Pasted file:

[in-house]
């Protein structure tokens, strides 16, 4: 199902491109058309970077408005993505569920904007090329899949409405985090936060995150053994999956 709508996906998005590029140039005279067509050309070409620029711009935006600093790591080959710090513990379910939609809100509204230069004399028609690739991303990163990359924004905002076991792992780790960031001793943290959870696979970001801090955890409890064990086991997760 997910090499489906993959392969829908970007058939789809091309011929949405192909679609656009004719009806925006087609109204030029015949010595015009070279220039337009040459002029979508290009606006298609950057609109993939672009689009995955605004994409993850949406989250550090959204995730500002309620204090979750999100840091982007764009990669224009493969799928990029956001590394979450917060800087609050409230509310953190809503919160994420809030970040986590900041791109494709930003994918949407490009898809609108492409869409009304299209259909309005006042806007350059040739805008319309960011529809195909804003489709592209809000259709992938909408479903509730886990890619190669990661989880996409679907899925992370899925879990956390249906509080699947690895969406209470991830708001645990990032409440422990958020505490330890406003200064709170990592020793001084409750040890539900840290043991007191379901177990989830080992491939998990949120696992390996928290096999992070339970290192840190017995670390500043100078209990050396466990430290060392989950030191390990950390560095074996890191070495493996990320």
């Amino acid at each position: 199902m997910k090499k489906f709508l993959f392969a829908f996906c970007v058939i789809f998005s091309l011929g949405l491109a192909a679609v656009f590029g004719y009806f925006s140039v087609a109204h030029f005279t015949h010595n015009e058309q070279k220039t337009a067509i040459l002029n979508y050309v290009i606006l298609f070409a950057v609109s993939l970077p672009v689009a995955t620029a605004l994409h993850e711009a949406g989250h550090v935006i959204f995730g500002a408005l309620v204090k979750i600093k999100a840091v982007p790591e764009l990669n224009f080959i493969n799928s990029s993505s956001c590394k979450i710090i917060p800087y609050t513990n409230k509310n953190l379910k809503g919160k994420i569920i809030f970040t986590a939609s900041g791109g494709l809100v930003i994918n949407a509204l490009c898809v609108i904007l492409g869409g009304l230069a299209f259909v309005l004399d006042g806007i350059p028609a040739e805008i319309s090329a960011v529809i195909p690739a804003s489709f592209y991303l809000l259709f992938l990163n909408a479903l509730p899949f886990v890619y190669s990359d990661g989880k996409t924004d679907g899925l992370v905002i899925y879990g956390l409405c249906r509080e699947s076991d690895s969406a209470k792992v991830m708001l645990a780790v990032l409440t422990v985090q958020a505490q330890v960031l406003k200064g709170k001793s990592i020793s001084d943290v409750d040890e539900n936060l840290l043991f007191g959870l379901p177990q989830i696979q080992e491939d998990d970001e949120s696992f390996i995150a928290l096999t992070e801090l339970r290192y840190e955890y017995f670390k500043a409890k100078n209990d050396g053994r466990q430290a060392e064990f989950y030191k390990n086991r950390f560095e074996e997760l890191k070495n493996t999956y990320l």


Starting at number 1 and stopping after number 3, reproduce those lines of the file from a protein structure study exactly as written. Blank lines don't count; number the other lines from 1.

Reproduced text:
[in-house]
């Protein structure tokens, strides 16, 4: 199902491109058309970077408005993505569920904007090329899949409405985090936060995150053994999956 709508996906998005590029140039005279067509050309070409620029711009935006600093790591080959710090513990379910939609809100509204230069004399028609690739991303990163990359924004905002076991792992780790960031001793943290959870696979970001801090955890409890064990086991997760 997910090499489906993959392969829908970007058939789809091309011929949405192909679609656009004719009806925006087609109204030029015949010595015009070279220039337009040459002029979508290009606006298609950057609109993939672009689009995955605004994409993850949406989250550090959204995730500002309620204090979750999100840091982007764009990669224009493969799928990029956001590394979450917060800087609050409230509310953190809503919160994420809030970040986590900041791109494709930003994918949407490009898809609108492409869409009304299209259909309005006042806007350059040739805008319309960011529809195909804003489709592209809000259709992938909408479903509730886990890619190669990661989880996409679907899925992370899925879990956390249906509080699947690895969406209470991830708001645990990032409440422990958020505490330890406003200064709170990592020793001084409750040890539900840290043991007191379901177990989830080992491939998990949120696992390996928290096999992070339970290192840190017995670390500043100078209990050396466990430290060392989950030191390990950390560095074996890191070495493996990320």
């Amino acid at each position: 199902m997910k090499k489906f709508l993959f392969a829908f996906c970007v058939i789809f998005s091309l011929g949405l491109a192909a679609v656009f590029g004719y009806f925006s140039v087609a109204h030029f005279t015949h010595n015009e058309q070279k220039t337009a067509i040459l002029n979508y050309v290009i606006l298609f070409a950057v609109s993939l970077p672009v689009a995955t620029a605004l994409h993850e711009a949406g989250h550090v935006i959204f995730g500002a408005l309620v204090k979750i600093k999100a840091v982007p790591e764009l990669n224009f080959i493969n799928s990029s993505s956001c590394k979450i710090i917060p800087y609050t513990n409230k509310n953190l379910k809503g919160k994420i569920i809030f970040t986590a939609s900041g791109g494709l809100v930003i994918n949407a509204l490009c898809v609108i904007l492409g869409g009304l230069a299209f259909v309005l004399d006042g806007i350059p028609a040739e805008i319309s090329a960011v529809i195909p690739a804003s489709f592209y991303l809000l259709f992938l990163n909408a479903l509730p899949f886990v890619y190669s990359d990661g989880k996409t924004d679907g899925l992370v905002i899925y879990g956390l409405c249906r509080e699947s076991d690895s969406a209470k792992v991830m708001l645990a780790v990032l409440t422990v985090q958020a505490q330890v960031l406003k200064g709170k001793s990592i020793s001084d943290v409750d040890e539900n936060l840290l043991f007191g959870l379901p177990q989830i696979q080992e491939d998990d970001e949120s696992f390996i995150a928290l096999t992070e801090l339970r290192y840190e955890y017995f670390k500043a409890k100078n209990d050396g053994r466990q430290a060392e064990f989950y030191k390990n086991r950390f560095e074996e997760l890191k070495n493996t999956y990320l």